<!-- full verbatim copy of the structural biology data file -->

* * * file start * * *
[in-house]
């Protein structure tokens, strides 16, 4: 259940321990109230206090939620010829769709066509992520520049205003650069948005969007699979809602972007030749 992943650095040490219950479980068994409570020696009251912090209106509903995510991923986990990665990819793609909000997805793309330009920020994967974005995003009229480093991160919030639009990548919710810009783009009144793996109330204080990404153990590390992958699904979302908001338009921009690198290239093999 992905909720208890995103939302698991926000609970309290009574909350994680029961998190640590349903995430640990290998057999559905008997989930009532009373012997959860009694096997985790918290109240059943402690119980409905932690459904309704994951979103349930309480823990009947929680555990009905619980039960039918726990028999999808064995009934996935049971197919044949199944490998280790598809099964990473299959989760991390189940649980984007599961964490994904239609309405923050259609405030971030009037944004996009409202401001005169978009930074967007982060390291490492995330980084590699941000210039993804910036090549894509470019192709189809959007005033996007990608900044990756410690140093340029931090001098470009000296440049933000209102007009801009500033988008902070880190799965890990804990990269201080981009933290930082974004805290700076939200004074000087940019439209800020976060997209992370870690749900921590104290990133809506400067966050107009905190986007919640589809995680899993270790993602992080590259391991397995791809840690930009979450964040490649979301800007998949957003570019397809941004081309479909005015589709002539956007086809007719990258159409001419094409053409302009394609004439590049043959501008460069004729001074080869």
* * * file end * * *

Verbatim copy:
[in-house]
């Protein structure tokens, strides 16, 4: 259940321990109230206090939620010829769709066509992520520049205003650069948005969007699979809602972007030749 992943650095040490219950479980068994409570020696009251912090209106509903995510991923986990990665990819793609909000997805793309330009920020994967974005995003009229480093991160919030639009990548919710810009783009009144793996109330204080990404153990590390992958699904979302908001338009921009690198290239093999 992905909720208890995103939302698991926000609970309290009574909350994680029961998190640590349903995430640990290998057999559905008997989930009532009373012997959860009694096997985790918290109240059943402690119980409905932690459904309704994951979103349930309480823990009947929680555990009905619980039960039918726990028999999808064995009934996935049971197919044949199944490998280790598809099964990473299959989760991390189940649980984007599961964490994904239609309405923050259609405030971030009037944004996009409202401001005169978009930074967007982060390291490492995330980084590699941000210039993804910036090549894509470019192709189809959007005033996007990608900044990756410690140093340029931090001098470009000296440049933000209102007009801009500033988008902070880190799965890990804990990269201080981009933290930082974004805290700076939200004074000087940019439209800020976060997209992370870690749900921590104290990133809506400067966050107009905190986007919640589809995680899993270790993602992080590259391991397995791809840690930009979450964040490649979301800007998949957003570019397809941004081309479909005015589709002539956007086809007719990258159409001419094409053409302009394609004439590049043959501008460069004729001074080869």